Wednesday, 29 July 2015

Defexpo 2016 moves to Goa from Delhi

By Ajai Shukla
New Delhi

The defence ministry has confirmed to Business Standard that the defence trade show, Defexpo India 2016, will be held in Goa, not in Delhi, which hosted the first eight versions of the biennial show.

Defexpo India, which was last held in 2014 at the Pragati Maidan trade fair ground in Delhi, is organised by the defence ministry every alternate year, on even years. On odd years, the ministry organises the Aero India show in Bengaluru. There is no plan to shift future Aero India shows to Goa.

The 9th Land, Naval & Internal Homeland Security Systems Exhibition – 2016, which is the full name of Defexpo India 2016, will be conducted from February 17-20. The Goa government has allocated land to set up exhibition infrastructure at Betul, about 24 kilometres from Margao, in South Goa.

Ministry officials emphasize the show is not being shifted because of Defence Minister Manohar Parrikar’s affiliations with Goa, where he was chief minister before taking over the defence portfolio.

Instead, they say the show is being shifted because the Indian Trade Promotion Organisation (ITPO), the Ministry of Commerce and Industry body that owns the Pragati Maidan trade complex in Delhi, had warned the defence ministry last year that Pragati Maidan would be unavailable as a new convention centre would be coming up there.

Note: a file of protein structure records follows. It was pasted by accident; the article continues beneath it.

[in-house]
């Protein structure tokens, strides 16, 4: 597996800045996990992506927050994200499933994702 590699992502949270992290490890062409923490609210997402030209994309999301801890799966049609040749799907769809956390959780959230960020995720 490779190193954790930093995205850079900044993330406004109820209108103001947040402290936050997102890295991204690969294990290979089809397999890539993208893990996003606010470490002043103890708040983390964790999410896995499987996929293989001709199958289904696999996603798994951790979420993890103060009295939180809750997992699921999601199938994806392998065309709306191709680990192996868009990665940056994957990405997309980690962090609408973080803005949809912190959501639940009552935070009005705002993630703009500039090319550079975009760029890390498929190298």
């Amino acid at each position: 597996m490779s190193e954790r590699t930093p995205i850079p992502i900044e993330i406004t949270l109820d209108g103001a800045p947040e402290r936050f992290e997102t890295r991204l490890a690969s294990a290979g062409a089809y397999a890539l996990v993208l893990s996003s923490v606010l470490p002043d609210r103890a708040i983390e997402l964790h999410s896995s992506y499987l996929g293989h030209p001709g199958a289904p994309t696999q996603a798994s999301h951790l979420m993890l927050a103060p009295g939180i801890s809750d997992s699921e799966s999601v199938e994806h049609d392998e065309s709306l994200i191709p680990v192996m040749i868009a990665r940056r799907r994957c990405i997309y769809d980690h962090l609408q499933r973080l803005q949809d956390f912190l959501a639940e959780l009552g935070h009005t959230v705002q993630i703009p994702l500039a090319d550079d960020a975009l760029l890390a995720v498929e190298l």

The Defence Exhibition Organisation (DEO), which organises the defence ministry trade shows, had then approached the Goa government for land and facilitation to hold the show in Goa.

With the Goa government enthusiastic, the Customs Department confirmed on Tuesday that it would set up the customs infrastructure for clearing display equipment that vendors would be bringing in for the show.

Pragati Maidan offers a 123-acre complex in the heart of Delhi, with more than 61,290 square feet of covered exhibition area in 16 display halls, as well as 10,000 square metres of open display area, according to the ITPO website. In contrast, the Goa government has only offered empty land, on which the DEO intends to set up large tented structures for the duration of the show.

Ministry officials point out that most defence exhibitions worldwide, such as ILA Berlin, operate out of temporary structures, which present a smarter, newer look than Pragati Maidan’s tired buildings that have wiring hanging loose in numerous places. The DEO has also complained frequently about a “monkey menace” at Pragati Maidan, and seepage of water into the display buildings when it rains.